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Possible Gradient Vector question

  1. Oct 7, 2012 #1

    CAF123

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    1. The problem statement, all variables and given/known data
    The temperature T of a plate lying in the (x,y) plane is given by [tex] T(x,y) = 50 - x^2 - 2y^2. [/tex] A bug on the plate is intially at the point (2,1). What is the equation of the curve the bug should follow so as to ensure that the temperature decreases as rapidly as possible?

    3. The attempt at a solution
    So, [tex] \vec{∇}T(2,1) = <-4,-4> [/tex] If we want the temperature to decrease as rapdily as possible we are looking for when the directional derivative is minimal. So the direction is [itex] -\vec{∇}T(2,1) = <4,4>. [/itex] My professor gave a hint to find dy/dx and then solve for y. Using the Implicit Function theorem this gives; [tex] \frac{dy}{dx} = -\frac{-2x}{-4y}. [/tex] I don't see how this method takes into account that we are considering the minimal temperature? (In fact, the gradient vector is not used at all)?
     
  2. jcsd
  3. Oct 7, 2012 #2

    Ray Vickson

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    At every point on the path the bug's velocity should be along the negative of the gradient, so if the bug moves at constant speed v, it should move by dx = -v*(-2x)/D, dy = -v*(-4y)/D, where D = norm of the gradient vector = √(4x^2 + 16y^2). If you take dy/dx that gets rid of v and D.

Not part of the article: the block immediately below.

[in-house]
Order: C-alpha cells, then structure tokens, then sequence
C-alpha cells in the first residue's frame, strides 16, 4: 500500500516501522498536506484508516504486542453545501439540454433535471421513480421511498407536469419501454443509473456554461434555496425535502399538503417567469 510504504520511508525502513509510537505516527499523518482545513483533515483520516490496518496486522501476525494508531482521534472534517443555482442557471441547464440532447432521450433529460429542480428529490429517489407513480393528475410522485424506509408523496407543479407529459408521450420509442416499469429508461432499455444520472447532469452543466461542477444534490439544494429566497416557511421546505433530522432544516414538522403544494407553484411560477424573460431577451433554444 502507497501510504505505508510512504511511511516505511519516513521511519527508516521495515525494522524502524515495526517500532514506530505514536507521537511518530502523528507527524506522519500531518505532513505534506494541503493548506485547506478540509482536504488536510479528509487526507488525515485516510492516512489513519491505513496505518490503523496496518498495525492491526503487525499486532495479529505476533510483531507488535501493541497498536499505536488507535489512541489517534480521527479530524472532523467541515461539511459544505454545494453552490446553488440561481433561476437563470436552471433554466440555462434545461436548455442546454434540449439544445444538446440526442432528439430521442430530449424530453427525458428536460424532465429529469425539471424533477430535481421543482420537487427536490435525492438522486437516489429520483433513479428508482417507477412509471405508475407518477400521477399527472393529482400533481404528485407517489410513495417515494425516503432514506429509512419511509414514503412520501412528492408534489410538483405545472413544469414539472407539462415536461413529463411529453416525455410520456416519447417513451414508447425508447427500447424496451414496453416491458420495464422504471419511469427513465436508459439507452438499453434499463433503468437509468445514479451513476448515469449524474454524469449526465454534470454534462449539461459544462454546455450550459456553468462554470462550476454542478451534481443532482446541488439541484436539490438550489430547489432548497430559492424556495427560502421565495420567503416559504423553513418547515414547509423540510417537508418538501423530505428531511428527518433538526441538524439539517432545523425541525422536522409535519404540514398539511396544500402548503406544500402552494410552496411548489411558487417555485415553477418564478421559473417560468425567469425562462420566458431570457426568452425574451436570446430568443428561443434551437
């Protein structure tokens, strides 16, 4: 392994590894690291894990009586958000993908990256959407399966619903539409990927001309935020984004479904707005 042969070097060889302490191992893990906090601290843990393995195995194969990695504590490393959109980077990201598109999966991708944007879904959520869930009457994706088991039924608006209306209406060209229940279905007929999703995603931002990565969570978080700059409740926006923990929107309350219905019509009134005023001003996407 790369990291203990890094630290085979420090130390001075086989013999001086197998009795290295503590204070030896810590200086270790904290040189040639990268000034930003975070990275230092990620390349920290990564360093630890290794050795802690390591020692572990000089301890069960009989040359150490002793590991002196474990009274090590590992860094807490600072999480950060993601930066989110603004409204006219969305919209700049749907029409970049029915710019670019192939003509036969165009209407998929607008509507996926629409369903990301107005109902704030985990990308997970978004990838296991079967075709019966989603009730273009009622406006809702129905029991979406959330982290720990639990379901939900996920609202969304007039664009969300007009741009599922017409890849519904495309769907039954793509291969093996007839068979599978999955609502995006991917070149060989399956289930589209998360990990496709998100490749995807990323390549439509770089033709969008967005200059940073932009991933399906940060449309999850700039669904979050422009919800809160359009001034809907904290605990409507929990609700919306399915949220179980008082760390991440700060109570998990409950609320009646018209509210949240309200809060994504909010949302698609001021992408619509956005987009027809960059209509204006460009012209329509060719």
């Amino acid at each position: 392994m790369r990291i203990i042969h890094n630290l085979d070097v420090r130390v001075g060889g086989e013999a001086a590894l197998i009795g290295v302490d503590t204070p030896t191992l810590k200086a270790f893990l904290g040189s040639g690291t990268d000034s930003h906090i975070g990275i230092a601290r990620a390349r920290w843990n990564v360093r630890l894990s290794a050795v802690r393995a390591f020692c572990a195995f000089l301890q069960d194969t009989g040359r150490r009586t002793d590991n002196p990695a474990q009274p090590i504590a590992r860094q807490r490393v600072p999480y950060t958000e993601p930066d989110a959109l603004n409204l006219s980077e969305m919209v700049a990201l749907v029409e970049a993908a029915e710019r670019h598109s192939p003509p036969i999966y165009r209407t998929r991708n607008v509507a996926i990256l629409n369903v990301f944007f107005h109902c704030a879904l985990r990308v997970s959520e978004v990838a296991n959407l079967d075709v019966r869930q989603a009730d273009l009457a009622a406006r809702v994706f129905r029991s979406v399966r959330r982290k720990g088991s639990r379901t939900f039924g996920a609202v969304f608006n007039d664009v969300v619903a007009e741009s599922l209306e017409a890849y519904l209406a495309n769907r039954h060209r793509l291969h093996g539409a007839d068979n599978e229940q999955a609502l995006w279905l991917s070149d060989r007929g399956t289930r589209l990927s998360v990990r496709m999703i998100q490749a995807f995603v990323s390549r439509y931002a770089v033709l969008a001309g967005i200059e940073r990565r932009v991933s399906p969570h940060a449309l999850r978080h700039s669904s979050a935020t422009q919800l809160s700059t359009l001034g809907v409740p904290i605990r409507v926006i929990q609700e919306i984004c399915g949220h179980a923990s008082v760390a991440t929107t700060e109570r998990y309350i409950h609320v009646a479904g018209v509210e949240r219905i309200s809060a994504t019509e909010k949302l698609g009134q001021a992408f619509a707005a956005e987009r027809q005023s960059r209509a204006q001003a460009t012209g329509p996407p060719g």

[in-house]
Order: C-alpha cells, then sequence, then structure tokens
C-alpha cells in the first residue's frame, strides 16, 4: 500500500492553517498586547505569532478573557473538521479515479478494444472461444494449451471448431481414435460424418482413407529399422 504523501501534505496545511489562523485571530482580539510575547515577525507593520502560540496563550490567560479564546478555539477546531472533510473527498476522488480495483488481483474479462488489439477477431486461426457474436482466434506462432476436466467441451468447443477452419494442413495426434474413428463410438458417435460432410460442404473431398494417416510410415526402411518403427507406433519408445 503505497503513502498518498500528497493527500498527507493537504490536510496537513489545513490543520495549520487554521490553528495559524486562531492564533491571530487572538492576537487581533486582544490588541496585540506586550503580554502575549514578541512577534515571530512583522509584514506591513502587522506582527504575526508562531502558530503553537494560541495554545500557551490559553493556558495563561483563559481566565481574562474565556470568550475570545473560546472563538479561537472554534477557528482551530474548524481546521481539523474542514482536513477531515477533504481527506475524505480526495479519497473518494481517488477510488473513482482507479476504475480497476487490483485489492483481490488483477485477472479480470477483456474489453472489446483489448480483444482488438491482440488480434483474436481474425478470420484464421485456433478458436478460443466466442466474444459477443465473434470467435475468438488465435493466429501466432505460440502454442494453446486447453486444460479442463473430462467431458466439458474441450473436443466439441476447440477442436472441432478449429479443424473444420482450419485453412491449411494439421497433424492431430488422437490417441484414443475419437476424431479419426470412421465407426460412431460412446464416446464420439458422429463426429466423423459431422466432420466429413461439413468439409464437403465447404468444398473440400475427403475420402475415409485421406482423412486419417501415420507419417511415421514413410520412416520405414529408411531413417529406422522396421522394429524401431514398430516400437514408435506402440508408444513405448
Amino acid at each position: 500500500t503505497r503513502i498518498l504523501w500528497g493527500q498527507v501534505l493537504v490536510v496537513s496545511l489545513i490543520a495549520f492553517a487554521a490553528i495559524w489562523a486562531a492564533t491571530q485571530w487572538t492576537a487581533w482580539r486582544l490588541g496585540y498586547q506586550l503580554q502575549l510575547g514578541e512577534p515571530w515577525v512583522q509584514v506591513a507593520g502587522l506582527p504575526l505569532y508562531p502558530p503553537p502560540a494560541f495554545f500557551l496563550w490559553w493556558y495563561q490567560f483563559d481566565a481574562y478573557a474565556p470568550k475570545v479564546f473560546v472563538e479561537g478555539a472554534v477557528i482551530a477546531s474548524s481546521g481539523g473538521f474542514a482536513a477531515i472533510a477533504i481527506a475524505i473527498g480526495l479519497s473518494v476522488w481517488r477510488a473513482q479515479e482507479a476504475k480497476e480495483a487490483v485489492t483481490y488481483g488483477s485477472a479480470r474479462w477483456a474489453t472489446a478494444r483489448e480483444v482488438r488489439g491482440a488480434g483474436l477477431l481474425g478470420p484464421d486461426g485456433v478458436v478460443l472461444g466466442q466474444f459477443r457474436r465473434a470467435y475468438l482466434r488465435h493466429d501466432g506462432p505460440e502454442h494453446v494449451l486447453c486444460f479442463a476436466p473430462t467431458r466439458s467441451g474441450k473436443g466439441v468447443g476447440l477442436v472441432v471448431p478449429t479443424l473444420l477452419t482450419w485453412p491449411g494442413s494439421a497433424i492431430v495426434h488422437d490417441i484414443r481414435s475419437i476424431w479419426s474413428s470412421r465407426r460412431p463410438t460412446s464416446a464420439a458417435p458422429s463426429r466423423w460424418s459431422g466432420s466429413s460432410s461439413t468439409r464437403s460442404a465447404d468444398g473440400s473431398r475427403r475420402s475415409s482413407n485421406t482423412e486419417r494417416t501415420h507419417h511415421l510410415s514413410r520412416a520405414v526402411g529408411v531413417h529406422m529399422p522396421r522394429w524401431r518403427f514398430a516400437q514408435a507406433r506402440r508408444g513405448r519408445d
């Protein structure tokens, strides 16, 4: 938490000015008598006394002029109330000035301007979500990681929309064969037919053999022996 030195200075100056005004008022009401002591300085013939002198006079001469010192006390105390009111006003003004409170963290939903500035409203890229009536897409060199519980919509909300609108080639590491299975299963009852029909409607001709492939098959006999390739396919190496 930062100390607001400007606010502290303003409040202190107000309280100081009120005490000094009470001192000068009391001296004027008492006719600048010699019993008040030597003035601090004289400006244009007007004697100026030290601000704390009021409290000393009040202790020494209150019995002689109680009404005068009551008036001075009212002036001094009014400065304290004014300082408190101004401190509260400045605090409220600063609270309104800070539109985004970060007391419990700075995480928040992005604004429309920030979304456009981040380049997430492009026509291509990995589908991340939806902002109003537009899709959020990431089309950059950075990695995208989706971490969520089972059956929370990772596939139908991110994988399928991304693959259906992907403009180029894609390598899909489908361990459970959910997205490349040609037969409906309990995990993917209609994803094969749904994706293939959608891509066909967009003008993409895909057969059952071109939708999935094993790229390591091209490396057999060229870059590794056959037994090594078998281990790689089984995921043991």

RGV
     
  4. Oct 7, 2012 #3

    CAF123

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    Could you show how you got those eqns for dx and dy? By the Implicit function theorem, I get [tex] \frac{dy}{dx} = -\frac{x}{2y}, [/tex] while from the method above using those eqns derived, it is [itex] \frac{dy}{dx} = \frac{x}{2y} [/itex] out by a minus sign?
     
  5. Oct 7, 2012 #4

    Ray Vickson

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    Your dy/dx would take the bug along a level curve (a curve of constant T). You want the bug to move perpendicular to that direction.

    RGV
     
  6. Oct 7, 2012 #5

    CAF123

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    Oh I see. As said in my previous post, the directional derivative is minimal when we take the negative of the gradient vector. (The gradient vector points in the direction of increasing value for a function). From what RGV said, dy/dx will be parallel to -∇T and so in the same direction as <2x,4y> which means dy/dx = 4y/2x.
    Could you still explain how your formulae for dx and dy are derived?
     
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